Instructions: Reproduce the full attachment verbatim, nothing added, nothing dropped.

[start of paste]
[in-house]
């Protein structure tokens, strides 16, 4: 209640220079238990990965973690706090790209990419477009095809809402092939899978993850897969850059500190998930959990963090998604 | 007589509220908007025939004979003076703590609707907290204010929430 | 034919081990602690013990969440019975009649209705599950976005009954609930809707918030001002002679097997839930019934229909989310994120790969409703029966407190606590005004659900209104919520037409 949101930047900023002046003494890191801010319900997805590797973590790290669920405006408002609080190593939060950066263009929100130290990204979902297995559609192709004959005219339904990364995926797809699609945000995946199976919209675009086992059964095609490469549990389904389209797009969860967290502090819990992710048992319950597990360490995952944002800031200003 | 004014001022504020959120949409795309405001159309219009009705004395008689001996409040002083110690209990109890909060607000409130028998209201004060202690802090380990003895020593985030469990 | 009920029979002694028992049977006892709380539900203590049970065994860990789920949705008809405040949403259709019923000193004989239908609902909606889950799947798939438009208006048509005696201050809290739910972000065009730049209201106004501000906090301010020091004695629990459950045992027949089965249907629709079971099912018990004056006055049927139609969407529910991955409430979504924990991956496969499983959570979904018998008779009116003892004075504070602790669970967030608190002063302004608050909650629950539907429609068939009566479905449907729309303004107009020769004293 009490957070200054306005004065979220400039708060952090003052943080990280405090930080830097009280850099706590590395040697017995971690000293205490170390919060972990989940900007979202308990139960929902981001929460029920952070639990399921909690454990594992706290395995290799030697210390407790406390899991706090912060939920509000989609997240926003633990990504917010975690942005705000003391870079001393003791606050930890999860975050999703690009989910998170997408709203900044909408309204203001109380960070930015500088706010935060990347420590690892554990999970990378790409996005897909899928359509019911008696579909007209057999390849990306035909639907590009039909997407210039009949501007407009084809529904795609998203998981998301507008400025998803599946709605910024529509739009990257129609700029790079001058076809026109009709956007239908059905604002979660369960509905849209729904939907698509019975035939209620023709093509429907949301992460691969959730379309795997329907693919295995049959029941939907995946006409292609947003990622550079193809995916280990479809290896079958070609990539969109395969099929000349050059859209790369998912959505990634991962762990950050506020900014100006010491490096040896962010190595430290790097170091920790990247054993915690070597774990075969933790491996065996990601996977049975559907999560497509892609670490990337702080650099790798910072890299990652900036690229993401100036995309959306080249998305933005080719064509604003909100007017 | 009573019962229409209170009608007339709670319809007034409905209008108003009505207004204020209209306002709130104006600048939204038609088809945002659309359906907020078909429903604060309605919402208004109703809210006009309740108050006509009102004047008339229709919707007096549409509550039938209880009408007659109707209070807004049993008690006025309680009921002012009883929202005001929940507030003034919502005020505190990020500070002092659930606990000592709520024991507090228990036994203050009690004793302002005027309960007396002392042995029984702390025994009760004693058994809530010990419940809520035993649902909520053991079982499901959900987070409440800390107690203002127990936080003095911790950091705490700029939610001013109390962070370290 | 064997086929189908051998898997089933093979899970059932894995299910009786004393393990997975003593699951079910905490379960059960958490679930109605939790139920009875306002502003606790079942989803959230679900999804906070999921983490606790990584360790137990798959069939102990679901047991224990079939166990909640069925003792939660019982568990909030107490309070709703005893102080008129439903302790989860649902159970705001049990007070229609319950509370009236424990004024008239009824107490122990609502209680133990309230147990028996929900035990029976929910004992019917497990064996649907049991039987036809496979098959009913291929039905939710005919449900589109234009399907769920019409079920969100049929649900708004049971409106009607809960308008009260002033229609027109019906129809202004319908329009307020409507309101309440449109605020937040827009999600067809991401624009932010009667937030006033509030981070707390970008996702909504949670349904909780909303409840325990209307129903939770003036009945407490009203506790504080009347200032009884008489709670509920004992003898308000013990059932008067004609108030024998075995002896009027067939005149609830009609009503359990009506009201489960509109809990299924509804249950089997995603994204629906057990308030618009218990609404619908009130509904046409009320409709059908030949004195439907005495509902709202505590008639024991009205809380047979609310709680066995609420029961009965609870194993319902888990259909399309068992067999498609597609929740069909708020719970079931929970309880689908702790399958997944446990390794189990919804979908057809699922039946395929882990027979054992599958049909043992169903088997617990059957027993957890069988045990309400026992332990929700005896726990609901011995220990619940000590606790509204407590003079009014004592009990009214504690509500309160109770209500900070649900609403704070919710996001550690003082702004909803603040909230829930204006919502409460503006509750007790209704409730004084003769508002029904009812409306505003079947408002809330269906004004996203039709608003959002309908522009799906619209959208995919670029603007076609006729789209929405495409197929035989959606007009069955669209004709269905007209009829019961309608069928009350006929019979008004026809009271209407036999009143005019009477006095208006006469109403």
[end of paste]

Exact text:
[in-house]
């Protein structure tokens, strides 16, 4: 209640220079238990990965973690706090790209990419477009095809809402092939899978993850897969850059500190998930959990963090998604 | 007589509220908007025939004979003076703590609707907290204010929430 | 034919081990602690013990969440019975009649209705599950976005009954609930809707918030001002002679097997839930019934229909989310994120790969409703029966407190606590005004659900209104919520037409 949101930047900023002046003494890191801010319900997805590797973590790290669920405006408002609080190593939060950066263009929100130290990204979902297995559609192709004959005219339904990364995926797809699609945000995946199976919209675009086992059964095609490469549990389904389209797009969860967290502090819990992710048992319950597990360490995952944002800031200003 | 004014001022504020959120949409795309405001159309219009009705004395008689001996409040002083110690209990109890909060607000409130028998209201004060202690802090380990003895020593985030469990 | 009920029979002694028992049977006892709380539900203590049970065994860990789920949705008809405040949403259709019923000193004989239908609902909606889950799947798939438009208006048509005696201050809290739910972000065009730049209201106004501000906090301010020091004695629990459950045992027949089965249907629709079971099912018990004056006055049927139609969407529910991955409430979504924990991956496969499983959570979904018998008779009116003892004075504070602790669970967030608190002063302004608050909650629950539907429609068939009566479905449907729309303004107009020769004293 009490957070200054306005004065979220400039708060952090003052943080990280405090930080830097009280850099706590590395040697017995971690000293205490170390919060972990989940900007979202308990139960929902981001929460029920952070639990399921909690454990594992706290395995290799030697210390407790406390899991706090912060939920509000989609997240926003633990990504917010975690942005705000003391870079001393003791606050930890999860975050999703690009989910998170997408709203900044909408309204203001109380960070930015500088706010935060990347420590690892554990999970990378790409996005897909899928359509019911008696579909007209057999390849990306035909639907590009039909997407210039009949501007407009084809529904795609998203998981998301507008400025998803599946709605910024529509739009990257129609700029790079001058076809026109009709956007239908059905604002979660369960509905849209729904939907698509019975035939209620023709093509429907949301992460691969959730379309795997329907693919295995049959029941939907995946006409292609947003990622550079193809995916280990479809290896079958070609990539969109395969099929000349050059859209790369998912959505990634991962762990950050506020900014100006010491490096040896962010190595430290790097170091920790990247054993915690070597774990075969933790491996065996990601996977049975559907999560497509892609670490990337702080650099790798910072890299990652900036690229993401100036995309959306080249998305933005080719064509604003909100007017 | 009573019962229409209170009608007339709670319809007034409905209008108003009505207004204020209209306002709130104006600048939204038609088809945002659309359906907020078909429903604060309605919402208004109703809210006009309740108050006509009102004047008339229709919707007096549409509550039938209880009408007659109707209070807004049993008690006025309680009921002012009883929202005001929940507030003034919502005020505190990020500070002092659930606990000592709520024991507090228990036994203050009690004793302002005027309960007396002392042995029984702390025994009760004693058994809530010990419940809520035993649902909520053991079982499901959900987070409440800390107690203002127990936080003095911790950091705490700029939610001013109390962070370290 | 064997086929189908051998898997089933093979899970059932894995299910009786004393393990997975003593699951079910905490379960059960958490679930109605939790139920009875306002502003606790079942989803959230679900999804906070999921983490606790990584360790137990798959069939102990679901047991224990079939166990909640069925003792939660019982568990909030107490309070709703005893102080008129439903302790989860649902159970705001049990007070229609319950509370009236424990004024008239009824107490122990609502209680133990309230147990028996929900035990029976929910004992019917497990064996649907049991039987036809496979098959009913291929039905939710005919449900589109234009399907769920019409079920969100049929649900708004049971409106009607809960308008009260002033229609027109019906129809202004319908329009307020409507309101309440449109605020937040827009999600067809991401624009932010009667937030006033509030981070707390970008996702909504949670349904909780909303409840325990209307129903939770003036009945407490009203506790504080009347200032009884008489709670509920004992003898308000013990059932008067004609108030024998075995002896009027067939005149609830009609009503359990009506009201489960509109809990299924509804249950089997995603994204629906057990308030618009218990609404619908009130509904046409009320409709059908030949004195439907005495509902709202505590008639024991009205809380047979609310709680066995609420029961009965609870194993319902888990259909399309068992067999498609597609929740069909708020719970079931929970309880689908702790399958997944446990390794189990919804979908057809699922039946395929882990027979054992599958049909043992169903088997617990059957027993957890069988045990309400026992332990929700005896726990609901011995220990619940000590606790509204407590003079009014004592009990009214504690509500309160109770209500900070649900609403704070919710996001550690003082702004909803603040909230829930204006919502409460503006509750007790209704409730004084003769508002029904009812409306505003079947408002809330269906004004996203039709608003959002309908522009799906619209959208995919670029603007076609006729789209929405495409197929035989959606007009069955669209004709269905007209009829019961309608069928009350006929019979008004026809009271209407036999009143005019009477006095208006006469109403």